Challenge #01593-D132: Understanding on the Brink of a Fall
"The stars died so that you could be here today." —Lawrence M. Krauss -- RecklessPrudence
Shayde found Ambassador Gunther on one of the uppermost balconies of the Elemeno, looking down at the bottom in a way she knew too well. There was a time when the word "Jump!" was a cruel joke, and a time when it would be taken as a serious suggestion. This was one of the latter cases.
Much though she'd love to see all the Greater Deregulations and their accumulated isms go take a long walk... She leaned on the railing beside him and said, "Don't do it."
"How do you know what I'm thinking of doing?" he snarled. He, too, would much prefer Shayde to take a hike. Preferably into uncharted territory, never to return. To say that he and she would never get along is an understatement comparable to stating that the Big Bang was an impressive firework.
"I know that look. Been there, done that, spent a lot o' time in therapy, ye ken. I get that yer hurtin. Someone up an' turned yer whole world upside down an' now ye've got tae break it to your glorious leader that he's doin' it all wrong. That sort of wrath... easy to avoid on a short trip tae th' ground floor, aye?"
She could see it in his eyes. He knew she'd been there. "Greater Deregulation North Rising is... the greatest civilisation in the known universe," he said, without much conviction. As if trying to convince himself of a blatant lie. Which it was. "Our economy is... the basis for all other currencies. We... are... too big... to fail." His tears said otherwise. He knew that Greater Deregulation North Rising was a filthy backwater with an economy that was both fuelled by shakeable optimism and circling the drain. "We cannot bow to our enemies who would make us weak."
Towing the party line could only go so far if that path was downhill. "CRC finally showed ye enough evidence that weakness is strength, yeah?"
He looked around. Nobody else was up on this level, where strange cultural stores eked out an existence between hare-brained fashion stores and the occasional crafted items shop with borrowed tables instead of shelving. Gunther took a deep breath and whispered, "Yes."
"And now ye have to tell a leader with a hair-trigger temper and a love of unnecessary cruelty."
Another scan around. Gunther needn't have bothered. This balcony was already an oasis of solitude, and the nearest open shop was five facades away in either direction. Probably why he picked it to jump off of in the first place. "Yes," he breathed.
"It's all in how ye sell it," said Shayde. "You're one's all about freedom and profit, aye?"
"Yes." Gunther's eyes said, When he's not all about torturing anyone who disagrees with him. "My position depends on my ability to convince, coerce, and connive the immovable object into a place where it's more... tolerable. The steps we've attempted... aren't enough. And if I push too hard..." He started making scissor motions on his fingers.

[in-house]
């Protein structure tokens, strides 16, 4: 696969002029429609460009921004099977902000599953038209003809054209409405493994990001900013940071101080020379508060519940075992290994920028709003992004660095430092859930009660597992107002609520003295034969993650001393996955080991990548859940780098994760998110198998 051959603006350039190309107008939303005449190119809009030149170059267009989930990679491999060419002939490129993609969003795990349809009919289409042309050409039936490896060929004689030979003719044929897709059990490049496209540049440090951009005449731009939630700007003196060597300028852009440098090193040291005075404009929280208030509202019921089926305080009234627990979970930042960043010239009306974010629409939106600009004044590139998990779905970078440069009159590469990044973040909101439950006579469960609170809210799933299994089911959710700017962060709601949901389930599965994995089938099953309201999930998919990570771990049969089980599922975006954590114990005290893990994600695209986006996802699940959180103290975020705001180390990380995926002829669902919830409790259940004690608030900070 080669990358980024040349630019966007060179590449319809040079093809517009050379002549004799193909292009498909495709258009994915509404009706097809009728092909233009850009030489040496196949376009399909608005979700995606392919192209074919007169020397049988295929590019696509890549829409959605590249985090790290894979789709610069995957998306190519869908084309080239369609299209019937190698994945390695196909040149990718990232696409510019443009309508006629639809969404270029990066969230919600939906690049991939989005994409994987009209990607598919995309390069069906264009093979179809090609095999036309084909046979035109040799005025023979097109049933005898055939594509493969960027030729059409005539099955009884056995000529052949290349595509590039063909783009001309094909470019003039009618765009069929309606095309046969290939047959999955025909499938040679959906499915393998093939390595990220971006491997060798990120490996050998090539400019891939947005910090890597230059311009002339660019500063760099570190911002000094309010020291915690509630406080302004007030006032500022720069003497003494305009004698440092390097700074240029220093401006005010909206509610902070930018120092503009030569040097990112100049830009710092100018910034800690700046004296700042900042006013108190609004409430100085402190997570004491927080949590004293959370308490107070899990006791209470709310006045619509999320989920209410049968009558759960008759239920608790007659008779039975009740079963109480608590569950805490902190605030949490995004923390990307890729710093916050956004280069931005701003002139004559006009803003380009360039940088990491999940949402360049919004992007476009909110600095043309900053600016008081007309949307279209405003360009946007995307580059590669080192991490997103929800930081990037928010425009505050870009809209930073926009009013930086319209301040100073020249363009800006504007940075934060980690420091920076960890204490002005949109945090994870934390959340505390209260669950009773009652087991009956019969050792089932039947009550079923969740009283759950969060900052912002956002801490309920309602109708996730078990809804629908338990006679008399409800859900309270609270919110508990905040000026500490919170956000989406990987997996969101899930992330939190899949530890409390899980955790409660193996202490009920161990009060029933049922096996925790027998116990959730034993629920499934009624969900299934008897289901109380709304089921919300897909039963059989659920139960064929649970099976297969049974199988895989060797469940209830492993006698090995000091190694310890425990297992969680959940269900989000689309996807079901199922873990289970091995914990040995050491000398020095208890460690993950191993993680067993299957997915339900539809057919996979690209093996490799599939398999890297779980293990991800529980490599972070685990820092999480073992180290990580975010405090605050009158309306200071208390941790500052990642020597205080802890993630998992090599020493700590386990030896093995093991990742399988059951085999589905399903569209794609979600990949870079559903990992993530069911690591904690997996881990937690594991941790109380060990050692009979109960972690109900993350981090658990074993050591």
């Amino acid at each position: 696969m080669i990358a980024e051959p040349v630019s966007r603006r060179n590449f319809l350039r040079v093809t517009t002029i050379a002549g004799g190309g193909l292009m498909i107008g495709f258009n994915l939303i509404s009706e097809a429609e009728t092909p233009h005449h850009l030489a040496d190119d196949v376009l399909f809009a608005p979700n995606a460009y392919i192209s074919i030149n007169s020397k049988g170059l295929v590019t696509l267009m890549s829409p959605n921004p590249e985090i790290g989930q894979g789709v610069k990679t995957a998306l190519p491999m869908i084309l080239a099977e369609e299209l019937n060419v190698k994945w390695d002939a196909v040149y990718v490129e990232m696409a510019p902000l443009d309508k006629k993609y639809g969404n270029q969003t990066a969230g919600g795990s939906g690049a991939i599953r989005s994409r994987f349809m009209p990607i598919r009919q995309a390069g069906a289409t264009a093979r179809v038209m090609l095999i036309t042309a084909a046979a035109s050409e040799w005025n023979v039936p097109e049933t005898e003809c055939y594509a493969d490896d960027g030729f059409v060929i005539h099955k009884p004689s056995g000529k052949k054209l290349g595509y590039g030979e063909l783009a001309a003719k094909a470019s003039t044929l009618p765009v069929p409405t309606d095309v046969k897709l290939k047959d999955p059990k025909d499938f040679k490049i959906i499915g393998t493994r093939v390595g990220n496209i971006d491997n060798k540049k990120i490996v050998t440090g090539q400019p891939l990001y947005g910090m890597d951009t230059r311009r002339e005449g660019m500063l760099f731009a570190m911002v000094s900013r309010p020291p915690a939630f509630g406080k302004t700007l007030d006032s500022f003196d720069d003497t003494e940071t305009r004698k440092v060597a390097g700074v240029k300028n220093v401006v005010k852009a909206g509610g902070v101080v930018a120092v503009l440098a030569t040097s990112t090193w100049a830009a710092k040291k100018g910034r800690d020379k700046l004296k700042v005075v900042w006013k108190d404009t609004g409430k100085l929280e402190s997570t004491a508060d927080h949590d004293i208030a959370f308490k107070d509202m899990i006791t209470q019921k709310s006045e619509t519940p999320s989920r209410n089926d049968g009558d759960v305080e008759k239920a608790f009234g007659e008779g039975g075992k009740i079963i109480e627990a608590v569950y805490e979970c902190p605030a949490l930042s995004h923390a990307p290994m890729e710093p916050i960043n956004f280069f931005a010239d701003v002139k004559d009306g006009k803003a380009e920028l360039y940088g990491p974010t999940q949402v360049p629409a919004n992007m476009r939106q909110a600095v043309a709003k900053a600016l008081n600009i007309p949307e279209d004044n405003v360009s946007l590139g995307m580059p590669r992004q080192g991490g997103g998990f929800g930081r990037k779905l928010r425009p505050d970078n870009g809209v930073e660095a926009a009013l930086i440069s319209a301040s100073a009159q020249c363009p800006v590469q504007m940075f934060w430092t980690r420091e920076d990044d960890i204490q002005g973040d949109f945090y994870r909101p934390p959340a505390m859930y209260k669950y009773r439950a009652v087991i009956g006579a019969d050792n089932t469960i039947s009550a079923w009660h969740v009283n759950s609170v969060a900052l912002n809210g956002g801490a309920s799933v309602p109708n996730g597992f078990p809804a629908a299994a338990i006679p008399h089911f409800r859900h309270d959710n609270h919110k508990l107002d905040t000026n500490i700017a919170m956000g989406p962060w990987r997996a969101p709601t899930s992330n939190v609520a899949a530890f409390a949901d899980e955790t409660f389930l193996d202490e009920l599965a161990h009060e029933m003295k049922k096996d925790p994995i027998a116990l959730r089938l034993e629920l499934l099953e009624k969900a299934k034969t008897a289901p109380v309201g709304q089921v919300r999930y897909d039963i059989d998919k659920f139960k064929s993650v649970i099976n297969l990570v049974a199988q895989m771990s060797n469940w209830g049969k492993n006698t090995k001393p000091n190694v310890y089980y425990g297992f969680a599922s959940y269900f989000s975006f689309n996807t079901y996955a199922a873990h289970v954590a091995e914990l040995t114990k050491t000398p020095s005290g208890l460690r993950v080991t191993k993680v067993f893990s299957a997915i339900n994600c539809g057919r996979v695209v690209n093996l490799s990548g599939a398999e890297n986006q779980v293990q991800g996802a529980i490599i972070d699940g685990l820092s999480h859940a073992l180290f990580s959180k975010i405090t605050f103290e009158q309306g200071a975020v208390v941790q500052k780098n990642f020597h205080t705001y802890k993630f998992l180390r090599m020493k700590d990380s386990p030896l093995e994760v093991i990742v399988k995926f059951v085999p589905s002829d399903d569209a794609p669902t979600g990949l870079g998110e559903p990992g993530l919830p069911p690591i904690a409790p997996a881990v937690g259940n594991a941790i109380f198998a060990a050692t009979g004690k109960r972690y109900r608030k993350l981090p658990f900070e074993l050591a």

Shayde could see why a short, sharp drop would be preferable. "What's the big hurdle?"
"Freeing the females from the breeding farms."
Yep. There was one of the very many reasons why most of the known universe despised the Greater Deregulations. The stars died so that you could be here, today. Is it a waste, or can I salvage it? Shayde bit down on her real opinion and tried to think. "They only gestate there, aye?"
"Aye. I mean. Yes."
"Well. I'm sure there's some light work that they can free the men from doin'. Sommat they can do as they gestate. They got hands. They can free the male workforce fer more important work in-between conceptions, right? And since they're workin', they're going tae need transport, and ye cannae have the state providin' hand-outs, so it makes sense t' pay 'em enough to eat and travel. And pay th' rent on their wee bed-sit housin'."
He stared at her as if she'd just grown another head. "That would... that would generate a phenomenal amount of revenue."
"Aye, it would. And if ye let 'em have a little extra, they could buy... luxuries."
"As long as they're safe luxuries," added Gunther. "I'm certain there's something they could approve. We care about the safety and welfare of our females."
Shayde thought, Aye, that's why you've locked them up like prisoners and forced them to be brood mares from the day they get their first period. "Of course you do," she lied. "That's why givin' them a wee bit o' choice would be so good for them."
Gunther was no longer looking at the bottom. "Ambassador Shayde, you have possibly the most scheming mind I've ever seen working. If you were a man, you could buy our empire."
Four planets almost sucked dry of everything including joy. No thanks. "If I were a man, I would'nae be able to give you those angles," she said. "I lived a lifetime o' fightin' fer mine against those who'd rather stop me, ye ken. A man wouldn't have to do that." And that's all the warning you're going to get.
Gunther missed it, of course, and made a civil farewell before he stepped away from the edge. He respected her, at least. They'd never get along, but a little respect never hurt anyone.
Shayde vowed to keep an eye on Greater Deregulation North Rising. They were about to get some interesting times... if she had anything to say about it.
[Image (c) Can Stock Photo / Vyusur]
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